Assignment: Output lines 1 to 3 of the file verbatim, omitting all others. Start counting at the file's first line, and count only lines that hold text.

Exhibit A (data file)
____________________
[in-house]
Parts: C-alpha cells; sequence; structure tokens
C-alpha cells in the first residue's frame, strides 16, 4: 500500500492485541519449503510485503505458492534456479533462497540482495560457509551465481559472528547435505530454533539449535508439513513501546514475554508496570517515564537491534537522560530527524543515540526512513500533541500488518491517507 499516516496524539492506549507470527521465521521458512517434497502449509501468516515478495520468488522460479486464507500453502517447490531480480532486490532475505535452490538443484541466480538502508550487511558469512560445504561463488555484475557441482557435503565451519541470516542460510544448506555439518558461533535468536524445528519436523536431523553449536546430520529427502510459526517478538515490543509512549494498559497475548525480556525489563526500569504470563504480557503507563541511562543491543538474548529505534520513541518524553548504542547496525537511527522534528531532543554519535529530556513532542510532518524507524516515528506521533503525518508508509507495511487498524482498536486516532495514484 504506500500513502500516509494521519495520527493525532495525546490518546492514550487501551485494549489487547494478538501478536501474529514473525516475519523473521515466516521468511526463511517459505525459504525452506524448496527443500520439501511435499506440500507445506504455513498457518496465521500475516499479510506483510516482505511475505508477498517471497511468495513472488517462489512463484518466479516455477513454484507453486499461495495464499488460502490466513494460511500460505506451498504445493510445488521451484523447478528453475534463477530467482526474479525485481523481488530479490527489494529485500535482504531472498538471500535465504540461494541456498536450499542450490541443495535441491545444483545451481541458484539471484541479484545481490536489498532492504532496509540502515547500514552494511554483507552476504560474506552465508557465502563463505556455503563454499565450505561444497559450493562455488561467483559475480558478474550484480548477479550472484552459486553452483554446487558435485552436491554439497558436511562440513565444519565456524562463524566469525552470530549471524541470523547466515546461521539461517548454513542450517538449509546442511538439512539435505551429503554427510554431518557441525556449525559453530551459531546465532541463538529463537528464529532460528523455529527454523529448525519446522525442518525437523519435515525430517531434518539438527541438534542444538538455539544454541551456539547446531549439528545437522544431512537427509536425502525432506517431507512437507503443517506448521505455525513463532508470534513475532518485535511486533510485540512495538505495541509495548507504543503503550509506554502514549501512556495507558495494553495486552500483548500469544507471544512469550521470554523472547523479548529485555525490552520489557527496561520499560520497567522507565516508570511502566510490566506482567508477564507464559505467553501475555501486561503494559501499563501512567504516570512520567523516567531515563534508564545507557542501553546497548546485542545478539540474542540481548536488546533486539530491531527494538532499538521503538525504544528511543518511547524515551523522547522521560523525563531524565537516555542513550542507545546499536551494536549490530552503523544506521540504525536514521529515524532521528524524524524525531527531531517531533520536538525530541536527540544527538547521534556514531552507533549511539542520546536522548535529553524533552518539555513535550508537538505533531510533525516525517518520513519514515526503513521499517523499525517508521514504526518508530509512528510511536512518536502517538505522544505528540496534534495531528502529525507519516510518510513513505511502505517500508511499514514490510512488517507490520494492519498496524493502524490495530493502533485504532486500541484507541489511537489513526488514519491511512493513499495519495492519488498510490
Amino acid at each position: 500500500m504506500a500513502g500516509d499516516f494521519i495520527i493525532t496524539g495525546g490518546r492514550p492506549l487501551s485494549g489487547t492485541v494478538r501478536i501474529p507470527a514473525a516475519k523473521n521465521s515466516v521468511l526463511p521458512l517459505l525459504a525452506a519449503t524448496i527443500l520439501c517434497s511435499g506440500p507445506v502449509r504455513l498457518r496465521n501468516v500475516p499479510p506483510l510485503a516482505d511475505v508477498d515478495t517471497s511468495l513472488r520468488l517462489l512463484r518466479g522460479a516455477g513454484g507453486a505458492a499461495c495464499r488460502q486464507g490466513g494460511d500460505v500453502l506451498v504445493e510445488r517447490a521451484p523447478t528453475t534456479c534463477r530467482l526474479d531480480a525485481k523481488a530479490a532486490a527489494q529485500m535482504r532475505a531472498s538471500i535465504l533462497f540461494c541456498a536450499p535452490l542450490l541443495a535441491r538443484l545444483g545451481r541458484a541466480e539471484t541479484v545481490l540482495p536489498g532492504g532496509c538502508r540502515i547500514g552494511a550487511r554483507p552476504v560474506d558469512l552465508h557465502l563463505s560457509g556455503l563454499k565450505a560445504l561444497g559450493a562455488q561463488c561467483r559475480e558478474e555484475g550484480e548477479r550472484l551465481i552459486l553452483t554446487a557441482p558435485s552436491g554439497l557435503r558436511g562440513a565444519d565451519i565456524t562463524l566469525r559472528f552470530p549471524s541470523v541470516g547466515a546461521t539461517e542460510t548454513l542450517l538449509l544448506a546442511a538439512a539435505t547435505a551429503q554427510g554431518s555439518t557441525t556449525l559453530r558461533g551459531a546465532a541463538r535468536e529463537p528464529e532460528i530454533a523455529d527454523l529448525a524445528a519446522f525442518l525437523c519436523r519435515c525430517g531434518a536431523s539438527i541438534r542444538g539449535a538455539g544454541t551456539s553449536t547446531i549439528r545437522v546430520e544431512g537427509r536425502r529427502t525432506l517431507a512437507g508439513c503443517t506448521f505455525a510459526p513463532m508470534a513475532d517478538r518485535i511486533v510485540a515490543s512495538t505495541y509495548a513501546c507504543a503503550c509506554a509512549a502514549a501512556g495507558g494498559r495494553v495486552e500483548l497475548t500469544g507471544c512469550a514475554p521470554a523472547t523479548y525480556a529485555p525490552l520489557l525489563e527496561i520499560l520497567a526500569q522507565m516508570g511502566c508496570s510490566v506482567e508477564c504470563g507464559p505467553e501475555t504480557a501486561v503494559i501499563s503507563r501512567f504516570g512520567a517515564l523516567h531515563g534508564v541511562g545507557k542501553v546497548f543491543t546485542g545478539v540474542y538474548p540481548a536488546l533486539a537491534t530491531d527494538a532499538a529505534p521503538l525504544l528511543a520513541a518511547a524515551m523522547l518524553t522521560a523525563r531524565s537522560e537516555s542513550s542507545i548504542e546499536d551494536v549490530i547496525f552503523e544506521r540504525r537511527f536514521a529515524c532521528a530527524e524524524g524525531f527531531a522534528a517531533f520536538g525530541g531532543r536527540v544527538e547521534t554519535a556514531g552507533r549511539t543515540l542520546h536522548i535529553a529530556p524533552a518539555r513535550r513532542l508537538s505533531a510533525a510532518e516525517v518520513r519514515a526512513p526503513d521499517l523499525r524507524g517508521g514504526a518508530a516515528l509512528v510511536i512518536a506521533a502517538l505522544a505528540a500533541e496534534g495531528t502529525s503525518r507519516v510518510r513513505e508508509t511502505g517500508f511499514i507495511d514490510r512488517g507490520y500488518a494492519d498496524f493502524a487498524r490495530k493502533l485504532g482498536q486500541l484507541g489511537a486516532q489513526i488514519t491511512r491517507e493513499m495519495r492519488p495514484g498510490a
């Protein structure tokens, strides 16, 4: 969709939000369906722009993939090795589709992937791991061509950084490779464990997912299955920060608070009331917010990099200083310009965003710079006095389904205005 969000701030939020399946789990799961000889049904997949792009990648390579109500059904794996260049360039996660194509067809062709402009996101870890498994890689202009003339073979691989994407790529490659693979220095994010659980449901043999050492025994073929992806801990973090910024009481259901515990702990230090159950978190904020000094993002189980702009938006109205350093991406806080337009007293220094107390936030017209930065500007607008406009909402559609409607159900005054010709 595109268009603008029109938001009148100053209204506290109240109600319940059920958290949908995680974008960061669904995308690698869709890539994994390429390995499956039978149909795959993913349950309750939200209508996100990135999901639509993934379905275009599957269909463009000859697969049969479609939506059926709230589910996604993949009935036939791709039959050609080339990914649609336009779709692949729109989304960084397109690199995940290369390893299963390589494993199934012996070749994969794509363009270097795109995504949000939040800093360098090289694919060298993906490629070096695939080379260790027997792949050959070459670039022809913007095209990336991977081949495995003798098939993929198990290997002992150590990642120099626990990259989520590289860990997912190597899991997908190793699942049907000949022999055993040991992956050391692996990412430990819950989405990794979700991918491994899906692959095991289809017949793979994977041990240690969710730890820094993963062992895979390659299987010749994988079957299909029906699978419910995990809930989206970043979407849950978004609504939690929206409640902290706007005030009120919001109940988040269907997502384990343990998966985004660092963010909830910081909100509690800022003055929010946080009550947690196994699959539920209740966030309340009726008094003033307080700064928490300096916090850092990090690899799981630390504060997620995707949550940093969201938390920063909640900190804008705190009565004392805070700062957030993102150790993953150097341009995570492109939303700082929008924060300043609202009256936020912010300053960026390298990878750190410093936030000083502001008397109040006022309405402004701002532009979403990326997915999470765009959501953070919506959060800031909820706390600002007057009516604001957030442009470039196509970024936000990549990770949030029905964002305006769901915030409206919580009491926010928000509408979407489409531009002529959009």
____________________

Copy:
[in-house]
Parts: C-alpha cells; sequence; structure tokens
C-alpha cells in the first residue's frame, strides 16, 4: 500500500492485541519449503510485503505458492534456479533462497540482495560457509551465481559472528547435505530454533539449535508439513513501546514475554508496570517515564537491534537522560530527524543515540526512513500533541500488518491517507 499516516496524539492506549507470527521465521521458512517434497502449509501468516515478495520468488522460479486464507500453502517447490531480480532486490532475505535452490538443484541466480538502508550487511558469512560445504561463488555484475557441482557435503565451519541470516542460510544448506555439518558461533535468536524445528519436523536431523553449536546430520529427502510459526517478538515490543509512549494498559497475548525480556525489563526500569504470563504480557503507563541511562543491543538474548529505534520513541518524553548504542547496525537511527522534528531532543554519535529530556513532542510532518524507524516515528506521533503525518508508509507495511487498524482498536486516532495514484 504506500500513502500516509494521519495520527493525532495525546490518546492514550487501551485494549489487547494478538501478536501474529514473525516475519523473521515466516521468511526463511517459505525459504525452506524448496527443500520439501511435499506440500507445506504455513498457518496465521500475516499479510506483510516482505511475505508477498517471497511468495513472488517462489512463484518466479516455477513454484507453486499461495495464499488460502490466513494460511500460505506451498504445493510445488521451484523447478528453475534463477530467482526474479525485481523481488530479490527489494529485500535482504531472498538471500535465504540461494541456498536450499542450490541443495535441491545444483545451481541458484539471484541479484545481490536489498532492504532496509540502515547500514552494511554483507552476504560474506552465508557465502563463505556455503563454499565450505561444497559450493562455488561467483559475480558478474550484480548477479550472484552459486553452483554446487558435485552436491554439497558436511562440513565444519565456524562463524566469525552470530549471524541470523547466515546461521539461517548454513542450517538449509546442511538439512539435505551429503554427510554431518557441525556449525559453530551459531546465532541463538529463537528464529532460528523455529527454523529448525519446522525442518525437523519435515525430517531434518539438527541438534542444538538455539544454541551456539547446531549439528545437522544431512537427509536425502525432506517431507512437507503443517506448521505455525513463532508470534513475532518485535511486533510485540512495538505495541509495548507504543503503550509506554502514549501512556495507558495494553495486552500483548500469544507471544512469550521470554523472547523479548529485555525490552520489557527496561520499560520497567522507565516508570511502566510490566506482567508477564507464559505467553501475555501486561503494559501499563501512567504516570512520567523516567531515563534508564545507557542501553546497548546485542545478539540474542540481548536488546533486539530491531527494538532499538521503538525504544528511543518511547524515551523522547522521560523525563531524565537516555542513550542507545546499536551494536549490530552503523544506521540504525536514521529515524532521528524524524524525531527531531517531533520536538525530541536527540544527538547521534556514531552507533549511539542520546536522548535529553524533552518539555513535550508537538505533531510533525516525517518520513519514515526503513521499517523499525517508521514504526518508530509512528510511536512518536502517538505522544505528540496534534495531528502529525507519516510518510513513505511502505517500508511499514514490510512488517507490520494492519498496524493502524490495530493502533485504532486500541484507541489511537489513526488514519491511512493513499495519495492519488498510490